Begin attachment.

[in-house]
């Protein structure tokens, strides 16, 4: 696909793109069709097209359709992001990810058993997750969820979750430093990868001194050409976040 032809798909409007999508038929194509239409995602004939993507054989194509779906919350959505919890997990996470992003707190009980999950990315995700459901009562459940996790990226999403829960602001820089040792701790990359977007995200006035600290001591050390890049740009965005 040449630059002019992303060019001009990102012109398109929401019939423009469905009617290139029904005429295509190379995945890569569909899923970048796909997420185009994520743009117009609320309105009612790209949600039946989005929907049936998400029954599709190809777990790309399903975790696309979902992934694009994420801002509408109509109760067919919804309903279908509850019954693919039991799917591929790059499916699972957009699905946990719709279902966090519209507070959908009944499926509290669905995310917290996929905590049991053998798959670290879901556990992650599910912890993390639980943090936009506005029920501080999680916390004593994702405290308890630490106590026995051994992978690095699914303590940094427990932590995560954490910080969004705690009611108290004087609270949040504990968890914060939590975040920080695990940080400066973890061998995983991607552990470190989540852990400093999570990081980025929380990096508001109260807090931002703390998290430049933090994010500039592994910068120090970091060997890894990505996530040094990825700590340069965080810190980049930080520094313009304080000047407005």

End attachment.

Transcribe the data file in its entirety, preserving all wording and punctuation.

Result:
[in-house]
């Protein structure tokens, strides 16, 4: 696909793109069709097209359709992001990810058993997750969820979750430093990868001194050409976040 032809798909409007999508038929194509239409995602004939993507054989194509779906919350959505919890997990996470992003707190009980999950990315995700459901009562459940996790990226999403829960602001820089040792701790990359977007995200006035600290001591050390890049740009965005 040449630059002019992303060019001009990102012109398109929401019939423009469905009617290139029904005429295509190379995945890569569909899923970048796909997420185009994520743009117009609320309105009612790209949600039946989005929907049936998400029954599709190809777990790309399903975790696309979902992934694009994420801002509408109509109760067919919804309903279908509850019954693919039991799917591929790059499916699972957009699905946990719709279902966090519209507070959908009944499926509290669905995310917290996929905590049991053998798959670290879901556990992650599910912890993390639980943090936009506005029920501080999680916390004593994702405290308890630490106590026995051994992978690095699914303590940094427990932590995560954490910080969004705690009611108290004087609270949040504990968890914060939590975040920080695990940080400066973890061998995983991607552990470190989540852990400093999570990081980025929380990096508001109260807090931002703390998290430049933090994010500039592994910068120090970091060997890894990505996530040094990825700590340069965080810190980049930080520094313009304080000047407005």